Declaring “Wisconsin is in the midst of election chaos,” the state GOP late this afternoon asked the Supreme Court to rule county clerks don’t have the authority to allow all voters to escape the voter ID requirements for absentee voting due to the COVID-19 pandemic.
The filing comes on the heels of four separate federal lawsuits seeking to change the rules for how the April 7 election is conducted, each arguing that the coronavirus outbreak demands changes in procedures to protect voters and poll workers.
Still, the state GOP urged the state Supreme Court to make clear the guv’s stay-at-home order “does not and cannot affect the rules and procedures under” Wisconsin’s election laws.
In particular, the suit targets the guidance clerks in Dane and Milwaukee counties have issued that voters can avoid the voter ID requirements for casting an absentee ballot by declaring themselves “indefinitely confined” due to the pandemic.
Under state law, voters who are “indefinitely confined due to age, illness, infirmity or disability” can request absentee ballots without uploading a copy of their voter ID. Once they make the declaration, they will receive an absentee ballot for each election going forward until they are “no longer confined or fail to return a ballot.”
The party asked the Wisconsin Supreme Court to take original jurisdiction in its suit and issue a temporary injunction ordering the advice to be removed from public display and new statements issued “correcting their interpretation of Wisconsin’s election law.”
Dane County Clerk Scott McDonell said he hadn’t seen the suit and couldn’t respond until after conferring with legal counsel. Still, he said he is following advice he has received from the Elections Commission.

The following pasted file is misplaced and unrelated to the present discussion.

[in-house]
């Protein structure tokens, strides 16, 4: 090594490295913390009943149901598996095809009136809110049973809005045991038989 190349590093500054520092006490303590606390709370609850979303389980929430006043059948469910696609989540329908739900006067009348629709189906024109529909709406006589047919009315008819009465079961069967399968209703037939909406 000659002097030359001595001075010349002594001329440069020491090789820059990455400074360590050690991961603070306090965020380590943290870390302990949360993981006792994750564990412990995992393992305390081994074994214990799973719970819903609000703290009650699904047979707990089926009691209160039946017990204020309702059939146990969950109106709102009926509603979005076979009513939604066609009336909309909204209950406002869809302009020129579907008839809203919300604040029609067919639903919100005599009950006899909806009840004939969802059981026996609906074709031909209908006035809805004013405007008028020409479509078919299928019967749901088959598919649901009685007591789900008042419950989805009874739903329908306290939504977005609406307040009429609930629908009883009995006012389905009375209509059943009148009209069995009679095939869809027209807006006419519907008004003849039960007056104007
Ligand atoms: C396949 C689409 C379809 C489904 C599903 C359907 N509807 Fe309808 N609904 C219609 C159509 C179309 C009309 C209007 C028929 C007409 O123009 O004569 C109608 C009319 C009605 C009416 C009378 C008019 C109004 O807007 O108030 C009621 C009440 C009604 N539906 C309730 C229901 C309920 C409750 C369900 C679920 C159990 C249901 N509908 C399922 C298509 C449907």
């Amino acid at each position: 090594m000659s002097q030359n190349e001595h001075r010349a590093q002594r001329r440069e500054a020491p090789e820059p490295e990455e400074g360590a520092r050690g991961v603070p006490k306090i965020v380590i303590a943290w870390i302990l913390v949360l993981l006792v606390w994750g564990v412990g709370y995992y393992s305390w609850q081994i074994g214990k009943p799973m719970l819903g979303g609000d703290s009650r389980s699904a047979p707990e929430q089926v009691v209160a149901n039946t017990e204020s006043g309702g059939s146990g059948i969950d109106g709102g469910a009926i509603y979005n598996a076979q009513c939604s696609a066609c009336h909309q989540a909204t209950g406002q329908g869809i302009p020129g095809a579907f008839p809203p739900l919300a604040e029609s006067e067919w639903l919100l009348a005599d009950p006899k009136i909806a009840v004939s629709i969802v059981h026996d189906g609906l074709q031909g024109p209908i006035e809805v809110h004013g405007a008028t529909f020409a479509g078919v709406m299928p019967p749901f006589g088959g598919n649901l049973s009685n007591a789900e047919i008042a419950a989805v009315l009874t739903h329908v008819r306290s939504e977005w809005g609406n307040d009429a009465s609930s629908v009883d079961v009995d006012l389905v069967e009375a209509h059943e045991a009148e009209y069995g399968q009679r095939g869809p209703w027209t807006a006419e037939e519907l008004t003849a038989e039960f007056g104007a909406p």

“I will fully comply with it, and I am complying with it,” he said.
Meanwhile, the state’s top elections official says it would be inappropriate for voters to use the “indefinitely confined designation” simply as a way to get around the voter ID requirement for those voting absentee.
Still, Elections Commission Administrator Meagan Wolfe wrote in a memo to commissioners ahead of a meeting today it is up to individuals to determine on their own if they meet the standard. She noted the “unique circumstances of the current public health crisis” and the ensuing travel restrictions, which has caused issues for those who have an ID but lack the technology at home to include a copy with their absentee ballot.
The issue has popped up because the clerks for Dane and Milwaukee counties have advised voters they can use the designation if they’re having an issue meeting the photo ID requirements for their absentee ballots during the COVID-19 pandemic.
The move has prompted at least one complaint filed with the commission.
Wolfe wrote commission staff has told clerks if they don’t believe voters understood the declaration while requesting an absentee ballot, they can contact them for confirmation of their status. Still, clerks should use “appropriate discretion” and any request for information shouldn’t be “accusatory in nature.”